The Historical Intersection of Law and Epidemiology: Miller v National Cabinet (NY Court of Appeals 1960)

The history of statistics, epidemiology, and products liability are intertwined in ways that call for greater attention.  The 1950s and 1960s witnessed increasingly sophisticated statistical approaches to epidemiologic evidence. Starting in 1950, and continuing throughout the 1950s, Sir Richard Doll and Sir Austin Bradford Hill began their epidemiologic exploration of lung cancer among smokers. See, e.g., Richard Doll & A. Bradford Hill, “Smoking and Carcinoma of the Lung,” 2 Br. Med. J. 739 (1950); Richard Doll & A. Bradford Hill, “The mortality of doctors in relation to their smoking habits; a preliminary report,” 1 Br. Med. J. 1451 (1954).  In 1955, Sir Richard Doll published his important paper that suggested an association between asbestosis and lung cancer.  Richard Doll, “Mortality from Lung Cancer in Asbestos Workers,”  12 Br. J. Indus. Med. 81 (1955).  No disparity between observed and expected rates of lung cancer was observed among workers without asbestosis. Measures of p-values were used to assess the strength of the evidence against a null hypothesis of no association. As important an advance as was Doll’s paper, and as careful an investigator as he was, it is remarkable that Doll neglected to consider the potential role of smoking in producing the excess lung cancer rates among the factory workers with asbestosis.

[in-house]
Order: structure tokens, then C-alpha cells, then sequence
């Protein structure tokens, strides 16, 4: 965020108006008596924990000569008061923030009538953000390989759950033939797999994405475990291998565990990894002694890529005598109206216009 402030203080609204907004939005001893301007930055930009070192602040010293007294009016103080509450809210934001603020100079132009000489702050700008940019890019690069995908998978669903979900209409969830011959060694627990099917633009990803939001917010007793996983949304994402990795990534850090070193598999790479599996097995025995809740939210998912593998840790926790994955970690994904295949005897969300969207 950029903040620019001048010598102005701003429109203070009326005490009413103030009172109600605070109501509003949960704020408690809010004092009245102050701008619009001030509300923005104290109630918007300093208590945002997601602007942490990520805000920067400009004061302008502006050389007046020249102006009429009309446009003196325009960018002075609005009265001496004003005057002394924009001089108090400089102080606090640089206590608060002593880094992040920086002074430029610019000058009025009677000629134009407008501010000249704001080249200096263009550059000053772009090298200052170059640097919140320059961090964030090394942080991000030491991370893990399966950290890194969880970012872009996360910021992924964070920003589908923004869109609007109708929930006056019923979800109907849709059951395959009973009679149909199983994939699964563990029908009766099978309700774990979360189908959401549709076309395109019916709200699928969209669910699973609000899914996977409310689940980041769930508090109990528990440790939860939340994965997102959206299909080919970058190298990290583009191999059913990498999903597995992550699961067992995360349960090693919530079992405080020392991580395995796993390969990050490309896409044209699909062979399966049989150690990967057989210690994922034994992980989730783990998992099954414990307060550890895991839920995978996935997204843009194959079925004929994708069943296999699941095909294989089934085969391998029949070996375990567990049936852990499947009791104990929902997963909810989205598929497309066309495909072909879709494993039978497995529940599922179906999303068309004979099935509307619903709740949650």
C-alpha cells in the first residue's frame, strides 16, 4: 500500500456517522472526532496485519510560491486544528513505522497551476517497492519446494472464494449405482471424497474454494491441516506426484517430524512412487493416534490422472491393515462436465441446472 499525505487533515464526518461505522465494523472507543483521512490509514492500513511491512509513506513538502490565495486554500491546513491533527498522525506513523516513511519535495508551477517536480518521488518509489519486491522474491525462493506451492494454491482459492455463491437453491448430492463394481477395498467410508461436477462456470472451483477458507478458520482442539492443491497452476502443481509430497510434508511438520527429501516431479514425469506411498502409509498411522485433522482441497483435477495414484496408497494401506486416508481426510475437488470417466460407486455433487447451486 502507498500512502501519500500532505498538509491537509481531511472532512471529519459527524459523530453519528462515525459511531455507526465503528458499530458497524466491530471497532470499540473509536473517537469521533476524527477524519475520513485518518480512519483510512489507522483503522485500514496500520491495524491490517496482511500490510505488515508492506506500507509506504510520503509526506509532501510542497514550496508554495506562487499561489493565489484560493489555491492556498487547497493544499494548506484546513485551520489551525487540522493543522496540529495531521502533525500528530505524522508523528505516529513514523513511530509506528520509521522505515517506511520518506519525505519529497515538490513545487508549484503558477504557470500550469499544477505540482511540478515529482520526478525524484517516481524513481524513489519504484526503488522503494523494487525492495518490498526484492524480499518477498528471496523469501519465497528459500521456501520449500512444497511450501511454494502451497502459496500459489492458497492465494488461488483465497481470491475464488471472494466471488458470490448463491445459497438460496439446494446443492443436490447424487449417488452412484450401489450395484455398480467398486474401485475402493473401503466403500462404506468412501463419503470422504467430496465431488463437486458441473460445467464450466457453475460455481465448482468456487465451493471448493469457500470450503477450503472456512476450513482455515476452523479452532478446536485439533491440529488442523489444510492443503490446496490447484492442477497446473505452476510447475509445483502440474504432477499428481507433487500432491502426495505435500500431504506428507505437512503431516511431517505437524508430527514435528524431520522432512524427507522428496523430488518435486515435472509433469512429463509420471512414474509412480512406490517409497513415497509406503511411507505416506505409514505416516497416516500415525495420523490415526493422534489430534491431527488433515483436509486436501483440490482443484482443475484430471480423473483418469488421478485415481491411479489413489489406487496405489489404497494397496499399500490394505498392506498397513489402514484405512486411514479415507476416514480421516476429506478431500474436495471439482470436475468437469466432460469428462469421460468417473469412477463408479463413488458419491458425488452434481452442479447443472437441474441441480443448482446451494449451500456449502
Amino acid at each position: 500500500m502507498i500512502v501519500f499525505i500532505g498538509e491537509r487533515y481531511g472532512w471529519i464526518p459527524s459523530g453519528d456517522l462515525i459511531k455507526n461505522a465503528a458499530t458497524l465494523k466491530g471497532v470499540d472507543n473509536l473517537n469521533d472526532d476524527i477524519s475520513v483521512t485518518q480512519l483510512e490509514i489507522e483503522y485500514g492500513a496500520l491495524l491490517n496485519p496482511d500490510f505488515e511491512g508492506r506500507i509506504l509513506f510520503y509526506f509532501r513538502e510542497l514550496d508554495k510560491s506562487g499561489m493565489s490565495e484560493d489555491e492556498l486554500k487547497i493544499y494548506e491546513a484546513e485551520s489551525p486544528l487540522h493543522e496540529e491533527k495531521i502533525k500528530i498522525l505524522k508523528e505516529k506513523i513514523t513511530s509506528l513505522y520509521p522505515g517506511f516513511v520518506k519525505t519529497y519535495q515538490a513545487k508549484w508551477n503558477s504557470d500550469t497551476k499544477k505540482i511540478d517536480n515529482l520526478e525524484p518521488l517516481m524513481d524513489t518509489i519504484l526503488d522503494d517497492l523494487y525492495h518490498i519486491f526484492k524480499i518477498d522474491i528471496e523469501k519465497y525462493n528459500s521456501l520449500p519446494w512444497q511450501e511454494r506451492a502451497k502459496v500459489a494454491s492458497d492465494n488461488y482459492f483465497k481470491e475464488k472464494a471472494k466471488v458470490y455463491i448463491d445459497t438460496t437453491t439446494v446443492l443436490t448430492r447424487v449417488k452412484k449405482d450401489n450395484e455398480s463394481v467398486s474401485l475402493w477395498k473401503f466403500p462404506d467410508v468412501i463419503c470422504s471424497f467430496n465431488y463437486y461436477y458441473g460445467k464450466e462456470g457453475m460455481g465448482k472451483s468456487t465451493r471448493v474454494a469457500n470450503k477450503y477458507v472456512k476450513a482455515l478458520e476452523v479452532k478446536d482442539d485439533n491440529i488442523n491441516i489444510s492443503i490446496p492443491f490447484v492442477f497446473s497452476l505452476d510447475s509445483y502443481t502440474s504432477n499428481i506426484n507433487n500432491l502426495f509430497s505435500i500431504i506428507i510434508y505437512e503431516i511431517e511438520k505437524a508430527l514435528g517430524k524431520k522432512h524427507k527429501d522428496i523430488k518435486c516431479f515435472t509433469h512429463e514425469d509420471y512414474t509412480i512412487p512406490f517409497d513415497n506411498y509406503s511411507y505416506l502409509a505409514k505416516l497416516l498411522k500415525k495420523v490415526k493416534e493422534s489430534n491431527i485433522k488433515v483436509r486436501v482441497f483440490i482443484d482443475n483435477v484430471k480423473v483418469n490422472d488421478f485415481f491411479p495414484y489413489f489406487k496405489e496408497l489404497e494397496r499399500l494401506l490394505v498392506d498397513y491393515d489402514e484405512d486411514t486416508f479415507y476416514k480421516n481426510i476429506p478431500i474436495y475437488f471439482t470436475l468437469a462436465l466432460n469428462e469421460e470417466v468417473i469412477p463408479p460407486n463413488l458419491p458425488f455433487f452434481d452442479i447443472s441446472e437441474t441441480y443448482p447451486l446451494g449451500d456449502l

Starting in the 1960s, Dr. Irving Selikoff began publishing his epidemiologic studies of American asbestos insulators. See, e.g., Irving J. Selikoff , Jacob Churg,  and E. Cuyler Hammond, “Asbestos exposure and neoplasia,” 188 J. Am. Med. Ass’n 22 (1964). Selikoff neglected to stratify his observational data by the presence or absence of clinical asbestosis (although his later studies suggested that there was a very high prevalence of asbestosis after 20 years from first employment).  In addition, these insulator studies used crude measures of smoking, which lumped the very rare non-smoking insulators in with those who “never smoked regularly.”